If the germ theory is relatively new, how do they think fermentation was happening (like wine, ale, yogurt etc.) thousands of years ago?


If the germ theory is relatively new, how do they think fermentation was happening (like wine, ale, yogurt etc.) thousands of years ago?

In: 613

That shit just happened and it was cool as fuck. Berries ferment naturally and people figured that out probably by eating them, and started to replicate those conditions and perfect them over time. They began to see what variables changed the flavor and potency and the like. Relatively quickly the enjoyment of somewhat simple to produce very flavorful beverage spread and so more people started to have more ideas about how and what to do. The fact that it’s fermentation is a new idea and cool but doesn’t actually do much to the process overall

They just knew that brew begat brew, or they figured it was magic.

The Norse had a tradition where they would take a piece of wood and inoculate it with the yeast- sometimes a stick they would stir the brew with, sometimes an unworked log they would simply dump in it wholesale. The porous wood would take in living yeast from the brew, dry it safely, and store it for when it was dunked into the next brew.

They didn’t know anything about germs or yeast, they just knew the wood helped the brew.

A lot of medieval European cultures used beer wort to leaven bread. It’s easy enough to imagine this originating with someone doing this by accident trying to make a simple flatbread, substituting water for whatever leftover beer they had in the bottom of their pot.

Things can often simply ferment naturally. A fruit laying on the forest floor or a bees nest washed by the rain into a hollow stump have a decent, although not great, chance of being colonized primarily by yeast before anything else. If someone was desperate enough to eat or drink those things, they might put together that letting sweet things sit for long enough sometimes made you feel nice when you consumed them instead of making you sick.

Same as why people thought stuff that went up would then go down even though we hadn’t discovered gravity yet.


Stuff just did other stuff nd people didn’t look into it any further.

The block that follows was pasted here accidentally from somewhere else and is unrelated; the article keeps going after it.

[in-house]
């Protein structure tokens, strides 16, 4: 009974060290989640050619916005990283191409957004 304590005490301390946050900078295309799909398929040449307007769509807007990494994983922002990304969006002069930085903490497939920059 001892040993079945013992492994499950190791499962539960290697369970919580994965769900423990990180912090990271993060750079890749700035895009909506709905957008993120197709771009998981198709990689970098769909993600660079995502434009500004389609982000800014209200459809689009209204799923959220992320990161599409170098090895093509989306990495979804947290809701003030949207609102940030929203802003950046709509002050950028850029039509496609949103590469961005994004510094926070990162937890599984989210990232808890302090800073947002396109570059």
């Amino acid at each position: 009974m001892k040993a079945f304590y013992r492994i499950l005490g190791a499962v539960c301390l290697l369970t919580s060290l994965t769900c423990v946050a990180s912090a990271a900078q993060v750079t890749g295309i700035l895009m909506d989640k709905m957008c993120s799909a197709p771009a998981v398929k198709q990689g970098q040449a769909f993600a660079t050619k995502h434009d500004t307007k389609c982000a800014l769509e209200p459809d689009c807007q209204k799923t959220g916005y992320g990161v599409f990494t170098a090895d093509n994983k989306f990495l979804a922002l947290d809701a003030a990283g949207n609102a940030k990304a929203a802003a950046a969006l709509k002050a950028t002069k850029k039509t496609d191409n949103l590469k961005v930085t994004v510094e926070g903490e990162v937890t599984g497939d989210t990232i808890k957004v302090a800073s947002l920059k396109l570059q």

Yeast. It’s visible and interactive and recognizably alive. One does not need to understand cellular life to observe or farm yeast.

People probably knew about it in some capacity, but didn’t have the means to articulate it.

There’s the theory that someone wanted sweet water. So they put honey and water into a jar mixed it, took a few sips, closed the lid and put the stuff away for a few days / weeks. Then opened it again and drank from it again, unknowingly being the first person to drink alcohol. And mead at that.

Then they wanted more of the stuff, so they repeated the process. And then they experimented.

Thanks to modern science we now have this cultural drive to try to explain in rational terms everything that we observe. You see something curious and you automatically start to think how it could have happened. You make theories, you discuss with other people, you look for more information, etc.

But for a long time in history this mindset wasn’t the default. There were too many unexplained events happening and too little knowledge and tools to study them. There was also no urge to do it. Instead, it was more natural to accept things as they are and not ask questions that couldn’t be answered anyway. God knows best. Ancient philosophers and medieval alchemists were members of the higher layers of the society – they had time and resources to ponder those questions, but often they treated it as a hobby and were coming up with fantastic theories instead of something resembling science. Those who really tried were few and far between. So even though we know about people like Archimedes, Galen, or Avicenna, who were rigorous in their studies, their methods didn’t get popular recognition. That changed only fairly recently.